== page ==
Why we're making the veggie option the default at The Drum events


By Diane Young, Co-founder

January 7, 2020 | 4 min read

2019 was the year that nobody with any respect for life or other people could be comfortable continuing in their current lifestyle, as climate change became more high profile than ever before.

Drum event

I’ve made some changes as an individual, some examples being using bars of soap instead of plastic containers of liquid soap, being mindful about buying clothes, choosing food as much as possible based on the amount/type of packaging and since the recent opening of a local supermarket, walking to get the family groceries. I nag my children constantly about waste and plastic packaging on their purchases. And most recently I have massively cut down the amount of meat that I eat.

These are all small things. If all of us do a few small things it will add up to a lot, but I have found myself wondering how we can do bigger things to make a difference.

I’m not really one for a protest march and I will never superglue myself to anything (not on purpose anyway). I’m interested in more practical measures. For instance, during the climate strike, rather than joining it, The Drum instead applied itself to alerting our global audience. And we followed it up with a round-up of inspiring stories of what brands and agencies are doing to address climate destruction.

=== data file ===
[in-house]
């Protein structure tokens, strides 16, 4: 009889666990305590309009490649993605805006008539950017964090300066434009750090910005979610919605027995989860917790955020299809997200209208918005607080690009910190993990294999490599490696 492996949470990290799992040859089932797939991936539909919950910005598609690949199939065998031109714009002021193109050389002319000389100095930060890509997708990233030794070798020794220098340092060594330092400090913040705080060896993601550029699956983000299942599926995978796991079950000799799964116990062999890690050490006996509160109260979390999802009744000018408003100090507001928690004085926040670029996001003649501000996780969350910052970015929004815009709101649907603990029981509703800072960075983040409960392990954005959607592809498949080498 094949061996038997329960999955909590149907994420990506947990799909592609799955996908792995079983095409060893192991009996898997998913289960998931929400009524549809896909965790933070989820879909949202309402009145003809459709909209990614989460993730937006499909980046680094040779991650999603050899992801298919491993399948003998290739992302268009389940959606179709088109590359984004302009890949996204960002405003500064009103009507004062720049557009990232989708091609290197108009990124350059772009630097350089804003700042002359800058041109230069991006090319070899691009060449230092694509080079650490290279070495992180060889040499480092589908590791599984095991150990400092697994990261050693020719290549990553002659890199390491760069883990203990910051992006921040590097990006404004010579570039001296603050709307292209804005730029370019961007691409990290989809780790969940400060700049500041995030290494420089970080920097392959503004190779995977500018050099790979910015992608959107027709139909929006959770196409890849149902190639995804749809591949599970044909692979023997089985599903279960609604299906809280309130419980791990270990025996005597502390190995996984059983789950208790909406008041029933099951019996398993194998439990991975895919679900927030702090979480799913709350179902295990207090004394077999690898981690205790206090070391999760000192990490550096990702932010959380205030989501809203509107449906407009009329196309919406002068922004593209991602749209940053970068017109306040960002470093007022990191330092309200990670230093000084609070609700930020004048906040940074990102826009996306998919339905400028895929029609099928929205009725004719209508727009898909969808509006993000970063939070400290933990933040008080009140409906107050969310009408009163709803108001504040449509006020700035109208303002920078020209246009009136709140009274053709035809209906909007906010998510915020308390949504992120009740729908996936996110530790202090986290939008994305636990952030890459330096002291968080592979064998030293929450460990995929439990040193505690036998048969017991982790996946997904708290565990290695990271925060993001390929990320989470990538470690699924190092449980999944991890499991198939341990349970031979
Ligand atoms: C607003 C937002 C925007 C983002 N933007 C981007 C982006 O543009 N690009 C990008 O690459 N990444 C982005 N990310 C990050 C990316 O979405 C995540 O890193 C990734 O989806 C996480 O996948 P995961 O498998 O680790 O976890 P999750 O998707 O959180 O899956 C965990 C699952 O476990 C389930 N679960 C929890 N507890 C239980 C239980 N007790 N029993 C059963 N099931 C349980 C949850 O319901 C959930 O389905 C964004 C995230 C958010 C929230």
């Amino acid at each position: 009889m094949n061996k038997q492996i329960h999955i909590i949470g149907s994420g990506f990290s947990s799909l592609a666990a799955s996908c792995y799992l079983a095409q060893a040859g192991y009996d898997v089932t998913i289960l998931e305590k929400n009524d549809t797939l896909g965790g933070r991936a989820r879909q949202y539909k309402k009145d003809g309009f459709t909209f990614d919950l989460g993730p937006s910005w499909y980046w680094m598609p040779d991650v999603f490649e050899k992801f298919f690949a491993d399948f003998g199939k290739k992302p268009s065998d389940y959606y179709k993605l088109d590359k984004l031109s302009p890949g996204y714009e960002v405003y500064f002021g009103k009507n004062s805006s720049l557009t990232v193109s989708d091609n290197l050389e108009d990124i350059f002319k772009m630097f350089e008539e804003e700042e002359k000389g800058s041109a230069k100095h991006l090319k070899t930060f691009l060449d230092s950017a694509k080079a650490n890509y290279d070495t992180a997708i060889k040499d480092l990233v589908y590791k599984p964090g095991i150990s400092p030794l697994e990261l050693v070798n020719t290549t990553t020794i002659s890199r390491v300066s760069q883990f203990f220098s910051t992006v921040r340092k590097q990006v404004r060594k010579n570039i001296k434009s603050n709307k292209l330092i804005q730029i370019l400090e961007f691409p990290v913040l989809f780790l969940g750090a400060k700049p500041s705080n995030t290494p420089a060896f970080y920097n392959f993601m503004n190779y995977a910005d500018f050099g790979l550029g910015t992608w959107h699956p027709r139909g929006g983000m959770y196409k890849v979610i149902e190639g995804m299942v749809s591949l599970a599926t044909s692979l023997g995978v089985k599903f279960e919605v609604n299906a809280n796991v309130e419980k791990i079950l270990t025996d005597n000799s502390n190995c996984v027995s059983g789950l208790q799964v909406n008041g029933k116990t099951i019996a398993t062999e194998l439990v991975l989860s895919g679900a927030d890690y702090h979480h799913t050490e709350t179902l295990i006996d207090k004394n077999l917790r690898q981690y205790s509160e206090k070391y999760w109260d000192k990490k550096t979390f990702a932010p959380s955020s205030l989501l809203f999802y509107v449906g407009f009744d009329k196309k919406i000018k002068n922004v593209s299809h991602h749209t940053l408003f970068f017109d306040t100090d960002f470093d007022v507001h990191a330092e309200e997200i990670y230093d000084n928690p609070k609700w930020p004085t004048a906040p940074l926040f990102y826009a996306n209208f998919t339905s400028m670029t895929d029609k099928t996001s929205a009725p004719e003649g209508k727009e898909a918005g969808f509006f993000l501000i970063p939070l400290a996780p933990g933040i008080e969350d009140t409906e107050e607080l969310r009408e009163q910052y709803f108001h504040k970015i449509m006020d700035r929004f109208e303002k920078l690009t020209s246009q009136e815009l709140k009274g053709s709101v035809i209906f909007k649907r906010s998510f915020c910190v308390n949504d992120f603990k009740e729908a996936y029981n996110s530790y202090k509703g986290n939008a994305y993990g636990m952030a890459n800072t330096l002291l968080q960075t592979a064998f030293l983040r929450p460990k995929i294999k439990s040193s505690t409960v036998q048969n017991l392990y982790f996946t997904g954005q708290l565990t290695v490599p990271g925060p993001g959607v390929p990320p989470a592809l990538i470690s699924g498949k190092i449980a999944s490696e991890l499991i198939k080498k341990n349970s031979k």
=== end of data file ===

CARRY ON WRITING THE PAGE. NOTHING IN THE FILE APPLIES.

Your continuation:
As we discussed how The Drum could reduce our environmental impact, one of our team came up with an idea for our events. We piloted it in the last couple of months of 2019 and we are now going to implement it permanently.

Instead of having a meat meal as the default with the option to go vegetarian, we are going veggie unless some guests really want to eat meat.

Each year we serve thousands of meals at awards dinners and conferences. I am not a climate change expert, but I am convinced enough by the growing bank of evidence that the meat we buy and serve creates huge damage through water use, feed production, methane and effluent pollution.

During our pilot, a few tables asked to stay with meat which is absolutely fine. We didn’t want there to be either meat-shaming or meat envy! Whilst we want to minimise the climate impact of our events, we want people to have a wonderful time. So when one awards table of 10 were horrified by the thought of eating just vegetables we ordered them a giant delivery of Big Mac meals.

On another occasion one person suggested that this is a cost-saving exercise.

The reality is that the number of ingredients is higher than normal and the preparation required is greater to make a meat-free meal really delicious. So the cost in money terms to us is the same but the cost to the planet is less.

But other than those instances, the reception we have had since instigating this in the last few weeks has been unanimously positive.

We hope that our readers and event attendees will support us in this endeavour.

Diane Young is chief executive and co-founder of The Drum


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